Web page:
White Knights spread good will through bilateral training
AL JABER AIR BASE, Kuwait — The AV-8B Harrier detachment for Marine Medium Helicopter Squadron 165 (Reinforced), 15th Marine Expeditionary Unit, is currently conducting a series of bilateral training exercises with their Kuwaiti counterparts as part of exercise Eager Mace 2008.
7/7/2008 By Staff Sgt. TG Kessler, 15th Marine Expeditionary Unit
The bilateral training here is expected to last until mid-July. During that time the Marine pilots and the Kuwaiti Air Force hope to increase their proficiency and expertise by sharing valuable flying experience and knowledge.
According to Capt. James Vallario, the Weapons and Tactics instructor for the detachment, the Harriers are conducting training with three different F/A-18 Hornet squadrons of the Kuwaiti Air Force and have had the opportunity to fly against very dissimilar aircraft and experience the difference in tactics and flying skills.
“The training has been very successful when the weather is cooperating. When we are able to get out and fly with them it has been phenomenal training,” explained Vallario.
“(The Kuwaitis) are very receptive to what we have to say and want to learn—they were an occupied country once (during the first Gulf War) so they take us very seriously.”
Of the fundamentals being taught to the Kuwaiti Air Force pilots, the focus of the training weighs heavily on close air support, a Marine aviation specialty. Vallario, a 31 year-old native of San Francisco, explained throughout the training evolution, the Marines are running the Kuwaitis through the ins and outs of close air support supporting training missions currently underway by the 15th MEU.
“We’re trying to share our tactics, techniques and procedures for how we conduct close air support—something they’re not as experienced with—so we are spending time with them showing how difficult and how challenging it can be to put ordnance in close proximity to friendly troops,” explained Vallario.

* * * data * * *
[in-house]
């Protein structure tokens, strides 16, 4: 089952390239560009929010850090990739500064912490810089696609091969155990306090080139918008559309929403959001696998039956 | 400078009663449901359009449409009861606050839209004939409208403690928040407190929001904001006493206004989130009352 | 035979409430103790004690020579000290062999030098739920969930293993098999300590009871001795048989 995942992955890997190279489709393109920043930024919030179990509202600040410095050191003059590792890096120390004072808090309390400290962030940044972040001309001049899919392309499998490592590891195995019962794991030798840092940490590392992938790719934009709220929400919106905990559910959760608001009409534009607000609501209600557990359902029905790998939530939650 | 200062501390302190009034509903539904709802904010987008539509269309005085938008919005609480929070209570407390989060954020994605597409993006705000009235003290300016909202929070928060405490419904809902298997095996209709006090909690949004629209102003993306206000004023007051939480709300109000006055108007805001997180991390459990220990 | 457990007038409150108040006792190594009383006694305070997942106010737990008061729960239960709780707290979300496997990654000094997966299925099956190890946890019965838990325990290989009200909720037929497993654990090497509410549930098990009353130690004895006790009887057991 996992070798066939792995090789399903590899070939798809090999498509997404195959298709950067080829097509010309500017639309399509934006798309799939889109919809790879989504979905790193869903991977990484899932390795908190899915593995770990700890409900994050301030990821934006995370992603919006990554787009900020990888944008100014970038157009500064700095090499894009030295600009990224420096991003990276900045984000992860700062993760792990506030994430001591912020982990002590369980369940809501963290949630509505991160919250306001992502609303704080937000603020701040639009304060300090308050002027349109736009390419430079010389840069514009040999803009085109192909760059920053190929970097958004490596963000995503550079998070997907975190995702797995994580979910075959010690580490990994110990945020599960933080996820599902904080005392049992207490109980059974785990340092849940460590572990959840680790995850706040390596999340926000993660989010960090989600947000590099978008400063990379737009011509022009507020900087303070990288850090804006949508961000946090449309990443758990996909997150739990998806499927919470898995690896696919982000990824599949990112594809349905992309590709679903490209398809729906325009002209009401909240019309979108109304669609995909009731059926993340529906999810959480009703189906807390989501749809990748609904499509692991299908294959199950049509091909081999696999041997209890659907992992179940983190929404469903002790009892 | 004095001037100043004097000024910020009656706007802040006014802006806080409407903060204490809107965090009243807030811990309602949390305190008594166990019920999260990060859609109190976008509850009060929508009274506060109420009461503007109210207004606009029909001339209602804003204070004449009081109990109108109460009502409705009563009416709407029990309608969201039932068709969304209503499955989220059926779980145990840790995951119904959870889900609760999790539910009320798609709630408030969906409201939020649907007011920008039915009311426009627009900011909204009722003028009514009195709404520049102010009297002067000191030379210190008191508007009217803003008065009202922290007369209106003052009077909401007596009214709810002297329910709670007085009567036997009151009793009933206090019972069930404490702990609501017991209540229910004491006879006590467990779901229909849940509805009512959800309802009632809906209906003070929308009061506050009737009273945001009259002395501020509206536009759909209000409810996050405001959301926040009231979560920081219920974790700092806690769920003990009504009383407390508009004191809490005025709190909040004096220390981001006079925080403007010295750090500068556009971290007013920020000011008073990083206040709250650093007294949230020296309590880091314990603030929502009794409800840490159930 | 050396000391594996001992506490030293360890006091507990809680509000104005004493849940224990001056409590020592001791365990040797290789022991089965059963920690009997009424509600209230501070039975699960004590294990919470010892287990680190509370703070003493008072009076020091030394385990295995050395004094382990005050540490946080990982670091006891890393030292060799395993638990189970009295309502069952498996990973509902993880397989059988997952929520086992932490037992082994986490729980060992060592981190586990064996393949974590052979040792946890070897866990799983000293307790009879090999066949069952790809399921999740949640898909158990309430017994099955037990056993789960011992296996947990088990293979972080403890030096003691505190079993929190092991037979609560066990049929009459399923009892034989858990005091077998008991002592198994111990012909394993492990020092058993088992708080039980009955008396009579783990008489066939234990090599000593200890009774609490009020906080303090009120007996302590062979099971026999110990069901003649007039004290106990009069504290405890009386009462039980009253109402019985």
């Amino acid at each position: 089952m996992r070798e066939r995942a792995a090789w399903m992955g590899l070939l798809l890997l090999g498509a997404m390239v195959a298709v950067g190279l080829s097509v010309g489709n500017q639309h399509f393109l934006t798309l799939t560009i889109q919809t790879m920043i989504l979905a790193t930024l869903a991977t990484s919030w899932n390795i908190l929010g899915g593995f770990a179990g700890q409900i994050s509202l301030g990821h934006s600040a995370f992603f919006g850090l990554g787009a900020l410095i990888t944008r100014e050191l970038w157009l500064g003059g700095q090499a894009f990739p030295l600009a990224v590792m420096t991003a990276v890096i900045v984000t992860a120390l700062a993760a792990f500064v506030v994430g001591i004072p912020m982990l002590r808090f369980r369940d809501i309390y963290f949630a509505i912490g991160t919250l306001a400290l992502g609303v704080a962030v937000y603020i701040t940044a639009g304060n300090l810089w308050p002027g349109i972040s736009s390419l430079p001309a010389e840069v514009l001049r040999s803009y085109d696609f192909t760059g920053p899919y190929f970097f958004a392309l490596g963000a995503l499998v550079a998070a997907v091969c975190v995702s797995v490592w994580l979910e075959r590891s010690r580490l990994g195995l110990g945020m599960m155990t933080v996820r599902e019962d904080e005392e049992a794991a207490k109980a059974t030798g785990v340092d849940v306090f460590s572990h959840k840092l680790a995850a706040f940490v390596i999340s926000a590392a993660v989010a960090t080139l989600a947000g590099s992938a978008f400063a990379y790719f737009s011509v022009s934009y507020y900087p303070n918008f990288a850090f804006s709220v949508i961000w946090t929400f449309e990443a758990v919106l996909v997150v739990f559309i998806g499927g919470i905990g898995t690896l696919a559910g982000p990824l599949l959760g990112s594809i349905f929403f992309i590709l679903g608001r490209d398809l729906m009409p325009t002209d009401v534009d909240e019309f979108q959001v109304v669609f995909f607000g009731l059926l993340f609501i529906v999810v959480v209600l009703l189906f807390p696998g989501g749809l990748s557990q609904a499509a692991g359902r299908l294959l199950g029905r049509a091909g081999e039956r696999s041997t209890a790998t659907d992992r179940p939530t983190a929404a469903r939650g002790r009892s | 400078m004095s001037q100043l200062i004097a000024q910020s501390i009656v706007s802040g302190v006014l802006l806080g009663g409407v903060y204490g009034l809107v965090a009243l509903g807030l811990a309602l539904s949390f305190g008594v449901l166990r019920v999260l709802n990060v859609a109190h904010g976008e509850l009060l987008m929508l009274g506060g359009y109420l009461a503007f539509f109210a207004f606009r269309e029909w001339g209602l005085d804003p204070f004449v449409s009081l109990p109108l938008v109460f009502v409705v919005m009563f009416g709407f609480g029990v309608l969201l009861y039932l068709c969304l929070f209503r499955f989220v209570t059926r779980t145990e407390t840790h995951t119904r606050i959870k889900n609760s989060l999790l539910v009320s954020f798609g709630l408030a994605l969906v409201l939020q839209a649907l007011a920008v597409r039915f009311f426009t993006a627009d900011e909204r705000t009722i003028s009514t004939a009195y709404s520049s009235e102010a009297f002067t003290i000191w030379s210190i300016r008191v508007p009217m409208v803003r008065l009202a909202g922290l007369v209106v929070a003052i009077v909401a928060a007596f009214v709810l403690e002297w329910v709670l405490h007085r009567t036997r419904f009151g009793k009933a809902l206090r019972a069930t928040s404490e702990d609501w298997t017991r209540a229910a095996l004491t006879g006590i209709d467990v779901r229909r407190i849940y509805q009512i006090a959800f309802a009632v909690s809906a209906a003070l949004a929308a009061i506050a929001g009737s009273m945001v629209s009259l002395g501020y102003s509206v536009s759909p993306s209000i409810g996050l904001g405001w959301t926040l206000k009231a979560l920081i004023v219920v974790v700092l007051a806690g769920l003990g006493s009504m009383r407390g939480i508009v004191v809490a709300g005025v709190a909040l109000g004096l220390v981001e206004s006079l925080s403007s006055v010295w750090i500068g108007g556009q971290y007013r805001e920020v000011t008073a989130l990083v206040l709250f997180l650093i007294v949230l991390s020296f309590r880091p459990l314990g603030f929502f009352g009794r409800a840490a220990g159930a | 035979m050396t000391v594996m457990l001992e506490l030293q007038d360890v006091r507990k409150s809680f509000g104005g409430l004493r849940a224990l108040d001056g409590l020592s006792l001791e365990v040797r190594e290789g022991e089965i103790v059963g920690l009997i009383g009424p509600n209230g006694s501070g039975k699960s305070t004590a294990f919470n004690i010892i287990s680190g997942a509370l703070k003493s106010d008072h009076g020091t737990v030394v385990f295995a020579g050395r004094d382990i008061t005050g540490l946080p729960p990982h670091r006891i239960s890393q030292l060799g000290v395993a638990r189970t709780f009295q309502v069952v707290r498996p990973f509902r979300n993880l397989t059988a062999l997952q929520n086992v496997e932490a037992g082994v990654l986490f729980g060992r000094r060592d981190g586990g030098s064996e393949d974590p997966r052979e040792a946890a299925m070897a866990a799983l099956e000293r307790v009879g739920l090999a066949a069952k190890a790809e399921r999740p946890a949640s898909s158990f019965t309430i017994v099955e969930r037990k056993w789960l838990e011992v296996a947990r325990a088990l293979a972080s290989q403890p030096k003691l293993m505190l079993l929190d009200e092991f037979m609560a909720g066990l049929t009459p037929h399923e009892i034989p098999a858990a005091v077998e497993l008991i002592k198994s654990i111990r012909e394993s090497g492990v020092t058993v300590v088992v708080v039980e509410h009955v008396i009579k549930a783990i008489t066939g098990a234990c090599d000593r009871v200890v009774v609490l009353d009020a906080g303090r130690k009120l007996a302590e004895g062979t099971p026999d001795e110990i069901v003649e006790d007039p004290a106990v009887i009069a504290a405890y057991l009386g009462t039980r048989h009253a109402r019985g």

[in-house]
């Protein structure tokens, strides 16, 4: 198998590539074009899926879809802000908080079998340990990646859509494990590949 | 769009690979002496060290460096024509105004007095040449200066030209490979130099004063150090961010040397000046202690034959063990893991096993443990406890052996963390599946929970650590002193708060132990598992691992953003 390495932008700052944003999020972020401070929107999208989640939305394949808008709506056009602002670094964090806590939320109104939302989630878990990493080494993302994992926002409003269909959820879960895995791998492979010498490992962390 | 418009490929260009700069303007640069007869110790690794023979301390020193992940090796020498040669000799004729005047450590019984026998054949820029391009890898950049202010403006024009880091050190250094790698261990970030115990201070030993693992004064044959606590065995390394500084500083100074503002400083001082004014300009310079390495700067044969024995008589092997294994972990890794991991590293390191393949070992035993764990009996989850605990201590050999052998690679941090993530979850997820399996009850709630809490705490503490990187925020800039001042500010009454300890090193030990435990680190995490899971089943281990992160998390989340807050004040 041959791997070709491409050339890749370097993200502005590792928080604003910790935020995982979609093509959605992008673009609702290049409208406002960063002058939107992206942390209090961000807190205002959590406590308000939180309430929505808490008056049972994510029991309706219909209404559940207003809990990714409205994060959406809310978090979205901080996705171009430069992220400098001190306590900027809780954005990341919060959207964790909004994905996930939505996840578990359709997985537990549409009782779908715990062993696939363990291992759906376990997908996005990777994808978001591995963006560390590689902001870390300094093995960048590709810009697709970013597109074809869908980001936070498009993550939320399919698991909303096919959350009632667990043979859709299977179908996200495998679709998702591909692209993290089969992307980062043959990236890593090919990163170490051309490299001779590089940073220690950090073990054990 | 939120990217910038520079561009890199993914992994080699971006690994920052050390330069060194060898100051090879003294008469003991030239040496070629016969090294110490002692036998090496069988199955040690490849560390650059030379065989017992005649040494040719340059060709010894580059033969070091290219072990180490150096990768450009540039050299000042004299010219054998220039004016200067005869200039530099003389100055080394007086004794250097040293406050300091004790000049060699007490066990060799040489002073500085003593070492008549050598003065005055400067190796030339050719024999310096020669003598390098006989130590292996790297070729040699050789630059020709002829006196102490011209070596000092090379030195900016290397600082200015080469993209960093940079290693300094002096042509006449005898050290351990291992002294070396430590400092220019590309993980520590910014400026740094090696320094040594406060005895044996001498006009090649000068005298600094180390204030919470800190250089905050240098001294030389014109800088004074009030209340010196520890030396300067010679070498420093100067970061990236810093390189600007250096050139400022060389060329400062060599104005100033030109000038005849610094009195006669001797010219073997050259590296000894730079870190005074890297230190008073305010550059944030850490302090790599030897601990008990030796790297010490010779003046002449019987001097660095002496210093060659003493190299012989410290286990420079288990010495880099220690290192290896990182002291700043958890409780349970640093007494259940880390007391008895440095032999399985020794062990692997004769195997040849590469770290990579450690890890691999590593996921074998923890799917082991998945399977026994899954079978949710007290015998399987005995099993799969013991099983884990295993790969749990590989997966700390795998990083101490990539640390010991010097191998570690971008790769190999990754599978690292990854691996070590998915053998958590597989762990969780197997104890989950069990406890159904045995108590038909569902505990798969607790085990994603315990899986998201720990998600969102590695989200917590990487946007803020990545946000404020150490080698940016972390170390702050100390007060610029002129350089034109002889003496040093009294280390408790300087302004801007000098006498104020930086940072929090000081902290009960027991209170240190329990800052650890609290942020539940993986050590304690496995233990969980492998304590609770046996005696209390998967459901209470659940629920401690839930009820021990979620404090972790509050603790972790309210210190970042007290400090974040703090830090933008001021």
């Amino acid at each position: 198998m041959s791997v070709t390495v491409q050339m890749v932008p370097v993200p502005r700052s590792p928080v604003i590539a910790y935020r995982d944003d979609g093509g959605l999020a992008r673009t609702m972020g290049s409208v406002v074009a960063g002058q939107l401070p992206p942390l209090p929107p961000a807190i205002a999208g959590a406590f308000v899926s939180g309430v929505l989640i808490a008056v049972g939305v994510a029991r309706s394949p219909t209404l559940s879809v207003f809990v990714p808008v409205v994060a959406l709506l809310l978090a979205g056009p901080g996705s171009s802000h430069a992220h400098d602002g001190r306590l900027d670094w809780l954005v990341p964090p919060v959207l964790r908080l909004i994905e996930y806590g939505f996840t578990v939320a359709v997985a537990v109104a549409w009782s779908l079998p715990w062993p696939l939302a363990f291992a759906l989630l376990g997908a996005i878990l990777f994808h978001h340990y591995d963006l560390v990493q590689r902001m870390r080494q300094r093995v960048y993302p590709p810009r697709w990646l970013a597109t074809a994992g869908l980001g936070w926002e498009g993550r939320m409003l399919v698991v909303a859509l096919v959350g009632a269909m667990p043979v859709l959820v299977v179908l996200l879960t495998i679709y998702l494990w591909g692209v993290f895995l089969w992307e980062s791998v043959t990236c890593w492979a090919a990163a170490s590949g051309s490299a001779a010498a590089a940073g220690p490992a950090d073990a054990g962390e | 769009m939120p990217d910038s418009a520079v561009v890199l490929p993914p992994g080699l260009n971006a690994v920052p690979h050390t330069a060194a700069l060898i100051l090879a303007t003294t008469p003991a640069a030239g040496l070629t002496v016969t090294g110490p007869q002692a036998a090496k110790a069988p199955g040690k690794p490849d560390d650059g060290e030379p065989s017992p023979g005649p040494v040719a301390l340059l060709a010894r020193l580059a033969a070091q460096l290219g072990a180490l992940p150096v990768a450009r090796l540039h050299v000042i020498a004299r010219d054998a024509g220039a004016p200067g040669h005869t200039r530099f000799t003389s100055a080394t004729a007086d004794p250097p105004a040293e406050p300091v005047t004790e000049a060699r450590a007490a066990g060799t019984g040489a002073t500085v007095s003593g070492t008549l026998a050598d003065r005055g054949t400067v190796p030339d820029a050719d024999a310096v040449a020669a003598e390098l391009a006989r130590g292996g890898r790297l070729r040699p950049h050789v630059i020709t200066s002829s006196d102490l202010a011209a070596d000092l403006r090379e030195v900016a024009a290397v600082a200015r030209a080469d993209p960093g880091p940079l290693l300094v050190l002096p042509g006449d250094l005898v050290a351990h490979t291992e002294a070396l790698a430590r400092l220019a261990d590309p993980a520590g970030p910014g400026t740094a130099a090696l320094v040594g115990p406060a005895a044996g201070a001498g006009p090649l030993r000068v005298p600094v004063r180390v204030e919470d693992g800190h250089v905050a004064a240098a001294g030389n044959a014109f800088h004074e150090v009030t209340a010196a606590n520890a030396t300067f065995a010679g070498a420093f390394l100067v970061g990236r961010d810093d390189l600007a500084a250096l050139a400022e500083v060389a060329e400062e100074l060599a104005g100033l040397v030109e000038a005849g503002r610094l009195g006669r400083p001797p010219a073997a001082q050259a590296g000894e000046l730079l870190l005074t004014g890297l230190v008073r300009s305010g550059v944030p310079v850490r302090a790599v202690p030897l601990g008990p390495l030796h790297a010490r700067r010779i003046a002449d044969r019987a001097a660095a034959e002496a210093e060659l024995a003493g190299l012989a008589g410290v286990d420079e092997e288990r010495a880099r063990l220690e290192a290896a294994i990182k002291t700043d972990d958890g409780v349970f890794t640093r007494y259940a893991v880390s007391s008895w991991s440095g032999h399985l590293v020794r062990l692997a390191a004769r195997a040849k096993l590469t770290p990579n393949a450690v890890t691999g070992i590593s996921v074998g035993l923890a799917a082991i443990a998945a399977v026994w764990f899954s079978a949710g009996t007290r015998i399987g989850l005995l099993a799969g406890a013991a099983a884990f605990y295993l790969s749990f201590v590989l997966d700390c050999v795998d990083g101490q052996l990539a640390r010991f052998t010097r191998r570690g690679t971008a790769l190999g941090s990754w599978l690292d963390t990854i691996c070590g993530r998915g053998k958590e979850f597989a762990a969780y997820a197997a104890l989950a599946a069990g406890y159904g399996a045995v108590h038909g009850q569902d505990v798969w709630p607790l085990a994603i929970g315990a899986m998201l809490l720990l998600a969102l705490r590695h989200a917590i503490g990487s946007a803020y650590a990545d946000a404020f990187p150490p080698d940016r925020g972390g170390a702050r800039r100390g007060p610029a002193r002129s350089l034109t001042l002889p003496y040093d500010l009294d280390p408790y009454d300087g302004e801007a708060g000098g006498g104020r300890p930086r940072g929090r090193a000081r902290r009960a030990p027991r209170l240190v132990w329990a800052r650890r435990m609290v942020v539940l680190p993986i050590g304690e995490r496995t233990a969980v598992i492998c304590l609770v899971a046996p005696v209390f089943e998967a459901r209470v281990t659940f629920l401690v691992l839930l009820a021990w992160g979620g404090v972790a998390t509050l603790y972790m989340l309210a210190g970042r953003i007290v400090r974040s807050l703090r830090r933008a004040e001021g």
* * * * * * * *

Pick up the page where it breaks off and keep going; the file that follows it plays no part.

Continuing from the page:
“It’s something that a lot of people claim to do very well, but few people actually can. The (Marine Corps) is very good at conducting close air support so we’re trying to teach (the Kuwaitis) as much as we can.”
For Maj. Fahad Al Douseri, operations officer with Squadron 9 of the Kuwaiti Air Force, flying with the Marines has been a pleasure not only for the shared camaraderie but also for the chance to fly with experienced pilots.
A pilot since 1989 and flying the F/A Hornet since 1994, this is the third time he has had the opportunity to work with his American counterparts, sharing the knowledge and experience each force has to offer.
“I think these exercises standardize things and build a really close relationship with each other,” said Al Al Douseri. “I think we can accomplish any mission (together).”
Having worked with U.S. Air Force and U.S. Navy pilots, Fahad and his pilots share a kindred spirit with the Marines, he said.
“It is a very nice exercise especially working with the Marines. Not that the U.S. Air Force or Navy are different but the Marines are similar to us and share the same thoughts as we do,” said Al Al Douseri.
Ultimately, Al Al Douseri hopes the opportunity to work with the Marines standardizes tactics between the two forces, further enhancing their ability to work together; and if the need arises, ensures success if the two nations ever work together in a real world situation.
“One day we might at any time perform missions together and we will be more than able to communicate, interact and really know each other,” he said.
“To work with the Americans, it’s a really great opportunity for us to lift up our spirits. Since the Marines are really experienced we are more than happy to work with them.”
The Camp Pendleton, Calif., based 15th MEU is currently in Kuwait conducting sustainment training.